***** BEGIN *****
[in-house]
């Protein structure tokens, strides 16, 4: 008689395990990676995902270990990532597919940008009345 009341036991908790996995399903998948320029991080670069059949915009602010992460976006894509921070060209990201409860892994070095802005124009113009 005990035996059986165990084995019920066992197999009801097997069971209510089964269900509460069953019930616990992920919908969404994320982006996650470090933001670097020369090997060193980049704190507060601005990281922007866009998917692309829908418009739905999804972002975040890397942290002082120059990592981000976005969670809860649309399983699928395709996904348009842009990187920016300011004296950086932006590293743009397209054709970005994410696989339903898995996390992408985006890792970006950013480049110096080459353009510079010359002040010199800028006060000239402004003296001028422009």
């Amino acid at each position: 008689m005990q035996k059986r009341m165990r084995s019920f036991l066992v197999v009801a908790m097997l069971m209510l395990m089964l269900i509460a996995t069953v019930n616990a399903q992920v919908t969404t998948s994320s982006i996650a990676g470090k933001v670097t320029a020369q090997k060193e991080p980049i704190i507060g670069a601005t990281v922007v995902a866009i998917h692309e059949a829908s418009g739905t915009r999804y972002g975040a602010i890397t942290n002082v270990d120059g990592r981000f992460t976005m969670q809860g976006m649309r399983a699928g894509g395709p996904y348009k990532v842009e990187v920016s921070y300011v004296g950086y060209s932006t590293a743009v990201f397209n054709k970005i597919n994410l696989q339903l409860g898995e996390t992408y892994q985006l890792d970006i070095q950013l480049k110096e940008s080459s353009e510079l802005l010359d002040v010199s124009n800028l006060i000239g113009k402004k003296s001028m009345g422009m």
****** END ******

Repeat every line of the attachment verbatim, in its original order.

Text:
[in-house]
């Protein structure tokens, strides 16, 4: 008689395990990676995902270990990532597919940008009345 009341036991908790996995399903998948320029991080670069059949915009602010992460976006894509921070060209990201409860892994070095802005124009113009 005990035996059986165990084995019920066992197999009801097997069971209510089964269900509460069953019930616990992920919908969404994320982006996650470090933001670097020369090997060193980049704190507060601005990281922007866009998917692309829908418009739905999804972002975040890397942290002082120059990592981000976005969670809860649309399983699928395709996904348009842009990187920016300011004296950086932006590293743009397209054709970005994410696989339903898995996390992408985006890792970006950013480049110096080459353009510079010359002040010199800028006060000239402004003296001028422009």
């Amino acid at each position: 008689m005990q035996k059986r009341m165990r084995s019920f036991l066992v197999v009801a908790m097997l069971m209510l395990m089964l269900i509460a996995t069953v019930n616990a399903q992920v919908t969404t998948s994320s982006i996650a990676g470090k933001v670097t320029a020369q090997k060193e991080p980049i704190i507060g670069a601005t990281v922007v995902a866009i998917h692309e059949a829908s418009g739905t915009r999804y972002g975040a602010i890397t942290n002082v270990d120059g990592r981000f992460t976005m969670q809860g976006m649309r399983a699928g894509g395709p996904y348009k990532v842009e990187v920016s921070y300011v004296g950086y060209s932006t590293a743009v990201f397209n054709k970005i597919n994410l696989q339903l409860g898995e996390t992408y892994q985006l890792d970006i070095q950013l480049k110096e940008s080459s353009e510079l802005l010359d002040v010199s124009n800028l006060i000239g113009k402004k003296s001028m009345g422009m």